Beyond Uhura: Star trek and other memories

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G.P. Putnam's, Nov 1, 1994 - Biography & Autobiography - 320 pages
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For nearly thirty years Nichelle Nichols has been part of the Star Trek mythos. As Lieutenant Uhura, communications officer of the Starship Enterprise, she was the first African-American woman to have a major continuing role on television. Her candid and insightful autobiography takes readers on her life's voyage of personal discovery and professional triumph - beyond Uhura.
Granddaughter of the rebellious son of a slave owner, Nichelle Nichols grew up in a socially progressive family. By the age of sixteen the young singer-dancer had already been praised by Josephine Baker and had worked with Duke Ellington. With tenacity and talent, she established herself as a first-rate performer in nightclubs, onstage, and eventually in film.
From the beginning of her Hollywood career, some would say, she had two strikes against her: she was Black and she was a woman. In the face of racism, a brush with the mob, and an attempted rape, she fought courageously against the injustices that stood between her and her dreams.
Through an early job in television - years before Star Trek - Nichols met Gene Roddenberry. Describing her pivotal role in the Star Trek universe, she takes readers where no book has gone before: into the heart and mind of this man, the series' creator, for a time her lover and afterward a friend. She also reveals the true story behind the scenes with the Star Trek family, and details the evolution of the Trekker phenomenon with humor, affection, and respect.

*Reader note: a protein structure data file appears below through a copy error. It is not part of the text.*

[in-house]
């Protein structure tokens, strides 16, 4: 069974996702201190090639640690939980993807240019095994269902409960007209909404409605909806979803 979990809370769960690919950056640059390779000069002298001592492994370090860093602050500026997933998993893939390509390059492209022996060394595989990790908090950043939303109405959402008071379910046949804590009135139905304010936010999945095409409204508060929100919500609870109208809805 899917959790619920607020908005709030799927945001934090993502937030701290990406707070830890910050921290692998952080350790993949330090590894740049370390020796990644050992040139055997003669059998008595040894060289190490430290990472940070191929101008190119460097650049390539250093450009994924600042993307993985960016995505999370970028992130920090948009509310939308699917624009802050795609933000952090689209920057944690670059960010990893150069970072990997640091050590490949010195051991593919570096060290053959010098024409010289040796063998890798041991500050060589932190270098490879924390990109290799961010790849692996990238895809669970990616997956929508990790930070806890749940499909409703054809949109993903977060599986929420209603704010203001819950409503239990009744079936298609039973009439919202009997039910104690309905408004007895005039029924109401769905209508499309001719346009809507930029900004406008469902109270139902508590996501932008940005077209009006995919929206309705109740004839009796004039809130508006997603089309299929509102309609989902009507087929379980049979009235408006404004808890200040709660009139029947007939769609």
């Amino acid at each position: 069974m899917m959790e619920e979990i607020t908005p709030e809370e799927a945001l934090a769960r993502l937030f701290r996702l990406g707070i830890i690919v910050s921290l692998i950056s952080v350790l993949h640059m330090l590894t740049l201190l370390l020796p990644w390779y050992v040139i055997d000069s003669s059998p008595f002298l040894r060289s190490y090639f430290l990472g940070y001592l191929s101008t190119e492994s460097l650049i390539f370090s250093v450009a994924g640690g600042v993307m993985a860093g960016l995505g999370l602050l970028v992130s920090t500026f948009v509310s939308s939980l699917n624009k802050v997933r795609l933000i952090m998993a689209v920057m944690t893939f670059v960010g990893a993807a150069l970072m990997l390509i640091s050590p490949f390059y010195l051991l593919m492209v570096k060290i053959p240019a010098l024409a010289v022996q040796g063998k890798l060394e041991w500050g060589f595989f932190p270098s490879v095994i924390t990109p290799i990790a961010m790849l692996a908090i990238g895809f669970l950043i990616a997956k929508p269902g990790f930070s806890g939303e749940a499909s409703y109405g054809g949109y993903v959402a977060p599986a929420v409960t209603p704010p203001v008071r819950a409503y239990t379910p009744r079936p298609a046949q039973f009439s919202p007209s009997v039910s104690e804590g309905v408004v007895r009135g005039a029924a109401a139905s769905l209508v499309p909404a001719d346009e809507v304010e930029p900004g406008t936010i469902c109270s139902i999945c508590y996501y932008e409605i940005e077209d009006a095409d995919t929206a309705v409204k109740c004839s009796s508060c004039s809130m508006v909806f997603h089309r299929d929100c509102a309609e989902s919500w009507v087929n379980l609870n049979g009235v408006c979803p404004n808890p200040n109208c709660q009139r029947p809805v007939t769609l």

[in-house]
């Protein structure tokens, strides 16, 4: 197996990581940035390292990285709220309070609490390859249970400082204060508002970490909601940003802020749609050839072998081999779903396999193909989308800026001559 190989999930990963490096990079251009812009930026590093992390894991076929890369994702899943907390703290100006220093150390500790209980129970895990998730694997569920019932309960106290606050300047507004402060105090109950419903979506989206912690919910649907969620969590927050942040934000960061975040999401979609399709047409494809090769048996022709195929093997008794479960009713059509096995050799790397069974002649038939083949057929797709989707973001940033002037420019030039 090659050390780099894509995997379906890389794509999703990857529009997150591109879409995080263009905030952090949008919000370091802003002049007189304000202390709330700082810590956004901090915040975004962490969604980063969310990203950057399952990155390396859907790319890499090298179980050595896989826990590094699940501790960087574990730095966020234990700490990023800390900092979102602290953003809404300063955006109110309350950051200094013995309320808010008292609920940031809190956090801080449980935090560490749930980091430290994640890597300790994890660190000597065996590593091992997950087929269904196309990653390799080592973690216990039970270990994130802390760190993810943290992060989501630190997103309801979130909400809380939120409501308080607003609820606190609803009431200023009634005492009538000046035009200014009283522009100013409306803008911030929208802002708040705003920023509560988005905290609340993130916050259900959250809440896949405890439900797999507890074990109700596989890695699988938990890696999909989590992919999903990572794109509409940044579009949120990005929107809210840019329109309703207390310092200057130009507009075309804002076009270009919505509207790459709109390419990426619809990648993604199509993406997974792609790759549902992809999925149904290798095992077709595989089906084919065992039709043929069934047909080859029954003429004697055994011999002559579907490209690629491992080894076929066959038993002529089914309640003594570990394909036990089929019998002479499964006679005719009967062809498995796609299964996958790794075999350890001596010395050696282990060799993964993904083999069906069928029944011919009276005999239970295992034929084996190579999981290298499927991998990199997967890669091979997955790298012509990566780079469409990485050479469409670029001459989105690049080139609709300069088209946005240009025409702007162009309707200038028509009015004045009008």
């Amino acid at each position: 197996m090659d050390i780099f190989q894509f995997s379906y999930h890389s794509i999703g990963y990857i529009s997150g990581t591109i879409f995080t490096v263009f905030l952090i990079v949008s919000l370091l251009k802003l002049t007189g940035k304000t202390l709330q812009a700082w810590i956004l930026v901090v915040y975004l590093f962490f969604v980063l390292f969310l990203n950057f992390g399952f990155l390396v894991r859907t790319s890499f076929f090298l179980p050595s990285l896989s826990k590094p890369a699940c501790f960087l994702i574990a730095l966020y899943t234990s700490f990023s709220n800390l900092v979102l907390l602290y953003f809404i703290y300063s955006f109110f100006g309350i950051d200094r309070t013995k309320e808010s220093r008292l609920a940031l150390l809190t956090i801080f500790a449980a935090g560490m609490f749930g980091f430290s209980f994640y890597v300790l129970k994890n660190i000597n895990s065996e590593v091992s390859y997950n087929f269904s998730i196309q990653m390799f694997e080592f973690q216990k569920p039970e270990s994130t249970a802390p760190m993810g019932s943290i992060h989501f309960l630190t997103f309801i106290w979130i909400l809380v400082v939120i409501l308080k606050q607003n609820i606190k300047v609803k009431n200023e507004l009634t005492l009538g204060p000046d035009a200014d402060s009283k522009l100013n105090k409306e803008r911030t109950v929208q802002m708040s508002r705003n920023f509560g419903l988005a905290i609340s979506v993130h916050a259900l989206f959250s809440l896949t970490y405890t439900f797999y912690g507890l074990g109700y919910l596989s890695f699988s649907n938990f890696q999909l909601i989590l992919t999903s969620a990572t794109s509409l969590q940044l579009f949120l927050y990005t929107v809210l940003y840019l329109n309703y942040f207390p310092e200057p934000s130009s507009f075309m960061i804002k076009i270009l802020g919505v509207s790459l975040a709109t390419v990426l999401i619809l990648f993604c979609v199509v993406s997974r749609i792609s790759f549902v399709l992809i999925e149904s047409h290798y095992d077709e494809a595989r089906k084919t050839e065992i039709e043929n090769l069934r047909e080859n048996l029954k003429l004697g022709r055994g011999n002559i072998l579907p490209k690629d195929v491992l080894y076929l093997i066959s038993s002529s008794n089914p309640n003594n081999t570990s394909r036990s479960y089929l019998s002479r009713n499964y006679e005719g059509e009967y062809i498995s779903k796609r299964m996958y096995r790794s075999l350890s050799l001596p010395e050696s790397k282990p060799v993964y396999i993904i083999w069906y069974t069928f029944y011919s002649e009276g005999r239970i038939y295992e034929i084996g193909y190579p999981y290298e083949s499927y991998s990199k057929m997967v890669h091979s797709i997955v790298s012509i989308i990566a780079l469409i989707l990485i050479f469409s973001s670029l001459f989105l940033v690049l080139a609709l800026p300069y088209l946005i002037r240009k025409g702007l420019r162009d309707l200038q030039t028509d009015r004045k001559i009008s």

A symbol of hope and promise for millions of viewers, Nichols continues to work toward the same goals Lieutenant Uhura and, indeed, all of Star Trek embody. Whether spearheading a national recruitment drive to bring minorities and women into the NASA astronaut corps, or producing space-oriented educational films and programs for young people, Nichols remains devoted to inspiring a sense of wonder and promise for humankind's real-life future among the stars.
Her autobiography is a moving testament to the indomitability of the human spirit.

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Beyond Uhura: Star trek and other memories

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Nichols, the first African American woman to have a major continuing role in TV, focuses on key points in her life, offering a well-written and melodious work depicting the life of a true heroine. (LJ 9/1/94) Read full review

Contents

Section 1
5
Section 2
9
Section 3
16
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